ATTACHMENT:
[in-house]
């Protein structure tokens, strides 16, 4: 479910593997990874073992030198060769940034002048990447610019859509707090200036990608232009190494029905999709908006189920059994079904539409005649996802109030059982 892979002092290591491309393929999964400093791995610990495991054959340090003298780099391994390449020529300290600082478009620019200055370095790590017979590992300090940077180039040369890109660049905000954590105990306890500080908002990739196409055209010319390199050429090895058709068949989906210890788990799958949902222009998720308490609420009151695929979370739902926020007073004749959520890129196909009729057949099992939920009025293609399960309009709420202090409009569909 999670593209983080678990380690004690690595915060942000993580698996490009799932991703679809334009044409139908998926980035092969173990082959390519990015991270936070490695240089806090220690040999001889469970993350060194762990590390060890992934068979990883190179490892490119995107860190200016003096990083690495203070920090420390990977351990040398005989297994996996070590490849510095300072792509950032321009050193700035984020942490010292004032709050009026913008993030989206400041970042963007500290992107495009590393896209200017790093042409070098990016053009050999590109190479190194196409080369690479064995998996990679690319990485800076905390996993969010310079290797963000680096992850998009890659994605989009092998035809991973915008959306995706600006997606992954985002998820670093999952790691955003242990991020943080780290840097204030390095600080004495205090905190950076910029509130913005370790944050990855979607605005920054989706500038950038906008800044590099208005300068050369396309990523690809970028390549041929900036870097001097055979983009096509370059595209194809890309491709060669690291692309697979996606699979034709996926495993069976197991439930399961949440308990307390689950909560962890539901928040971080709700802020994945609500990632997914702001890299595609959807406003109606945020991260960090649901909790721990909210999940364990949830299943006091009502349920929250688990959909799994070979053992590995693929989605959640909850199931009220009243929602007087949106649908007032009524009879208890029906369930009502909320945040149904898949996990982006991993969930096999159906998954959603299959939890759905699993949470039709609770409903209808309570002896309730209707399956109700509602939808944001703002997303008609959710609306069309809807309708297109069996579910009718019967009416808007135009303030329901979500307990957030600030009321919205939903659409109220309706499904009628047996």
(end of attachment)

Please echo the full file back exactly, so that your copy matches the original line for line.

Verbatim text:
[in-house]
């Protein structure tokens, strides 16, 4: 479910593997990874073992030198060769940034002048990447610019859509707090200036990608232009190494029905999709908006189920059994079904539409005649996802109030059982 892979002092290591491309393929999964400093791995610990495991054959340090003298780099391994390449020529300290600082478009620019200055370095790590017979590992300090940077180039040369890109660049905000954590105990306890500080908002990739196409055209010319390199050429090895058709068949989906210890788990799958949902222009998720308490609420009151695929979370739902926020007073004749959520890129196909009729057949099992939920009025293609399960309009709420202090409009569909 999670593209983080678990380690004690690595915060942000993580698996490009799932991703679809334009044409139908998926980035092969173990082959390519990015991270936070490695240089806090220690040999001889469970993350060194762990590390060890992934068979990883190179490892490119995107860190200016003096990083690495203070920090420390990977351990040398005989297994996996070590490849510095300072792509950032321009050193700035984020942490010292004032709050009026913008993030989206400041970042963007500290992107495009590393896209200017790093042409070098990016053009050999590109190479190194196409080369690479064995998996990679690319990485800076905390996993969010310079290797963000680096992850998009890659994605989009092998035809991973915008959306995706600006997606992954985002998820670093999952790691955003242990991020943080780290840097204030390095600080004495205090905190950076910029509130913005370790944050990855979607605005920054989706500038950038906008800044590099208005300068050369396309990523690809970028390549041929900036870097001097055979983009096509370059595209194809890309491709060669690291692309697979996606699979034709996926495993069976197991439930399961949440308990307390689950909560962890539901928040971080709700802020994945609500990632997914702001890299595609959807406003109606945020991260960090649901909790721990909210999940364990949830299943006091009502349920929250688990959909799994070979053992590995693929989605959640909850199931009220009243929602007087949106649908007032009524009879208890029906369930009502909320945040149904898949996990982006991993969930096999159906998954959603299959939890759905699993949470039709609770409903209808309570002896309730209707399956109700509602939808944001703002997303008609959710609306069309809807309708297109069996579910009718019967009416808007135009303030329901979500307990957030600030009321919205939903659409109220309706499904009628047996």